Saturday, September 26, 2015


When I turned 18, and was legally able to drink beer, my family took a trip to England to visit our relatives over the pond. It was one of the pivotal events in my life. I was, of course, thrilled to connect with family members I'd not seen in several years, or hadn't  met at all. As a person passionately interested in history, I was like a kid in a candy shop. And, as a new beer drinker, I was fascinated to learn about the beverage. My dad was an enthusiastic beer drinker and he taught me much about the "suds". But being in England with my dad, and joining my granddad, and several uncles and cousins who were beer drinkers, I had a new world open up to me. In Ontario in the early 70's, there were the standard beers to enjoy: Canadian, Blue, OV, 50, Ex and the lot. But in England, a variety of ales, porters, bitters and creams exploded on my young palate. I was hooked.

As years went by, the opportunity to travel continued to come my way. And, of course, the opportunity to sample the world's varieties of beers presented a seemingly endless chance to challenge my taste buds. But, sadly, the variety of beers in Ontario remained in neutral. True, the traditional beers started to give way to brands like Sleeman's, Creemore and Upper Canada. But it was a trickle only, and compared to the vast ocean of brews available world-wide and even as close as the United States, it created some degree of frustration for me.

Now, we are in a full-fledged beer revolution. Craft breweries are springing up all over Ontario, and I am a complete fan of the trend. Over the last few days, I have been able to sample some little known varieties in small towns and big cities. My friend from Manitoba, Don Sourisseau, has visited recently and it has been a veritable beer festival for us. We sampled a couple of local crafts in Niagara-on-the-Lake, Silversmith Brewery and Oast House brewery, and Don brought some Black Swan back from Stratford. I had laid in some offerings from places as far afield as St. Thomas, Muskoka, Brantford, Ottawa ( my personal favourite, "Old Tomorrow" Canadian Pale Ale ), and various locations in Toronto. It was a road map through our wonderful province and the taste ranged from terrific to horrid ( the brew from St. Thomas was "The Witty Traveler" ... too much clove flavour for us ).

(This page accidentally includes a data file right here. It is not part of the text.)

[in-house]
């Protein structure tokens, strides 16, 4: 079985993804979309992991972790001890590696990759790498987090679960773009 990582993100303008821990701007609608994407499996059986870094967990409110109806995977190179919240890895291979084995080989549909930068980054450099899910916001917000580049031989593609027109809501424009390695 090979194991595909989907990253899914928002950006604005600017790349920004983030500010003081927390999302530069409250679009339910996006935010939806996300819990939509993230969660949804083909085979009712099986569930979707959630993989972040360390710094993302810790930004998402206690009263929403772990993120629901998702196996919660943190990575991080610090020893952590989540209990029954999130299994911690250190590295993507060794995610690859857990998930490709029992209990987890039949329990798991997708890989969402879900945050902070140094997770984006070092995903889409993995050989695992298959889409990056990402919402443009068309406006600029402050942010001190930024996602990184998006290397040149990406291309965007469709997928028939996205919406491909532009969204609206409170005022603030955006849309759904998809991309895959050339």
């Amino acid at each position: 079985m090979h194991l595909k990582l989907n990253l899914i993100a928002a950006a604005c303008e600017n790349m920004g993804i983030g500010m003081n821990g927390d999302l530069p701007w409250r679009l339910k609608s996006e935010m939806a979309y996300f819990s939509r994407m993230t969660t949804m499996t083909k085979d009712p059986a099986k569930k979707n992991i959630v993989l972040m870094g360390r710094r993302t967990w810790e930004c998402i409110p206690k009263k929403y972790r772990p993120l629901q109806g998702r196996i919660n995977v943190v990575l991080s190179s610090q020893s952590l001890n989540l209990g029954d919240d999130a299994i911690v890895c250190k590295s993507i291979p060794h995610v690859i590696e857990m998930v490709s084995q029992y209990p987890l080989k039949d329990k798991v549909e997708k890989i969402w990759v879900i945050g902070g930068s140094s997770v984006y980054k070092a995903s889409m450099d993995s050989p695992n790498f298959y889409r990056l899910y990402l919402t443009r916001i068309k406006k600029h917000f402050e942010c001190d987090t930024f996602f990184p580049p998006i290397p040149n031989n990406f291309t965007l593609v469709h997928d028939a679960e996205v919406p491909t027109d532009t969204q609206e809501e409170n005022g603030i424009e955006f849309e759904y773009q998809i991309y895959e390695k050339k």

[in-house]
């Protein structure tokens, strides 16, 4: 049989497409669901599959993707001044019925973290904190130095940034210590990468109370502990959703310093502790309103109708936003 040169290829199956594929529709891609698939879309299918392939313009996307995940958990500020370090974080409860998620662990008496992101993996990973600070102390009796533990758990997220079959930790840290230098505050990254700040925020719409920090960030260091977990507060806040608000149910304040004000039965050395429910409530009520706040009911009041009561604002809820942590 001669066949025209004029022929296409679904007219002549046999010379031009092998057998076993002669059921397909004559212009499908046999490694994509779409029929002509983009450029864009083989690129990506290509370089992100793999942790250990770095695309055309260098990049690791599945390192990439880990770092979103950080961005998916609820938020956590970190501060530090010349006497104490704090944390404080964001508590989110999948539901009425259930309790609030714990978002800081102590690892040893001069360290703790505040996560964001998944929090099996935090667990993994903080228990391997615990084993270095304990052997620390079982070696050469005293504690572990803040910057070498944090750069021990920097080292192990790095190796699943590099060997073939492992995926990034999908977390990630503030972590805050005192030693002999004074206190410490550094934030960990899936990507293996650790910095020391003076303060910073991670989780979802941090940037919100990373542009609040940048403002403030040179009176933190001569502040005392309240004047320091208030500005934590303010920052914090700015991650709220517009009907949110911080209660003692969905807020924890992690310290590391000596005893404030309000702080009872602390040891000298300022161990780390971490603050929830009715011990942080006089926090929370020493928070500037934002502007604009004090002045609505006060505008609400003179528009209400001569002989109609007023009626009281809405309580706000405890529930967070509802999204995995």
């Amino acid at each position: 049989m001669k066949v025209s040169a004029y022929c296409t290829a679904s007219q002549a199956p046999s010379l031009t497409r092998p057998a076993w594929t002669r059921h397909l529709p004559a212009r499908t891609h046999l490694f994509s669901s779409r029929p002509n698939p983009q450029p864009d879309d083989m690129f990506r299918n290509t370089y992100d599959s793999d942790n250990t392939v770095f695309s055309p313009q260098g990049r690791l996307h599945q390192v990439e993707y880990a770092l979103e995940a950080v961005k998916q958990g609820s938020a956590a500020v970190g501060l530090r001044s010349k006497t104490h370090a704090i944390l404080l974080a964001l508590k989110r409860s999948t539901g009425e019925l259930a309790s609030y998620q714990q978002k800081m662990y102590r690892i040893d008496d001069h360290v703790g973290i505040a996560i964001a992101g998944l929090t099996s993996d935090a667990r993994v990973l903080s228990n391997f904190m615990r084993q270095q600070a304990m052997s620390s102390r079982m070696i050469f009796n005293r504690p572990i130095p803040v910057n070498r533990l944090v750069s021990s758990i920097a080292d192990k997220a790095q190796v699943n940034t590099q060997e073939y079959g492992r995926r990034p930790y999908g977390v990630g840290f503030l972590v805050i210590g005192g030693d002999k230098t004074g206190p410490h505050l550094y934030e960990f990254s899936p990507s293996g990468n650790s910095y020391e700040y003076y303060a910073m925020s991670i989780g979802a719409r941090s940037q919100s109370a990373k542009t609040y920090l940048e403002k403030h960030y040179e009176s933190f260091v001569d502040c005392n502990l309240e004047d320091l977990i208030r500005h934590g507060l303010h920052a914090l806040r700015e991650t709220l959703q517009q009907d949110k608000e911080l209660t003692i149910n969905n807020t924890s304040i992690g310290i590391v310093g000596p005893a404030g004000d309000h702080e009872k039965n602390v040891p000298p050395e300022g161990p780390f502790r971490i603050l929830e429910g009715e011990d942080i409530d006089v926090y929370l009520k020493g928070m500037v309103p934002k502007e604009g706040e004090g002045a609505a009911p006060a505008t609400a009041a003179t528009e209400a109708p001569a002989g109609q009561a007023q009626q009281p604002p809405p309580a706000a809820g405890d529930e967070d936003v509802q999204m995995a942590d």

I had enjoyed some of the craft beers in Manitoba a couple of years ago. Don and his wife Joy introduced Lou and I to the Half Pints brewery in Winnipeg. Don reports the brewery is doing well and expanding into Ontario.

This is all good news if you enjoy beer. National brands are all well and good. I like Canadian, Keith's, Moosehead and Rickard's. In the US, I think Coors and Pabst are fine. Australia's Fosters, Japan's Sapporo, India's Kingfisher, Cuba's Crystal and China's Tsingtao are all good brews. But, as I get older, I find I want something different, something challenging, something with "umph" in the flavour. Craft beers deliver that "umph".

Long live the revolution !!

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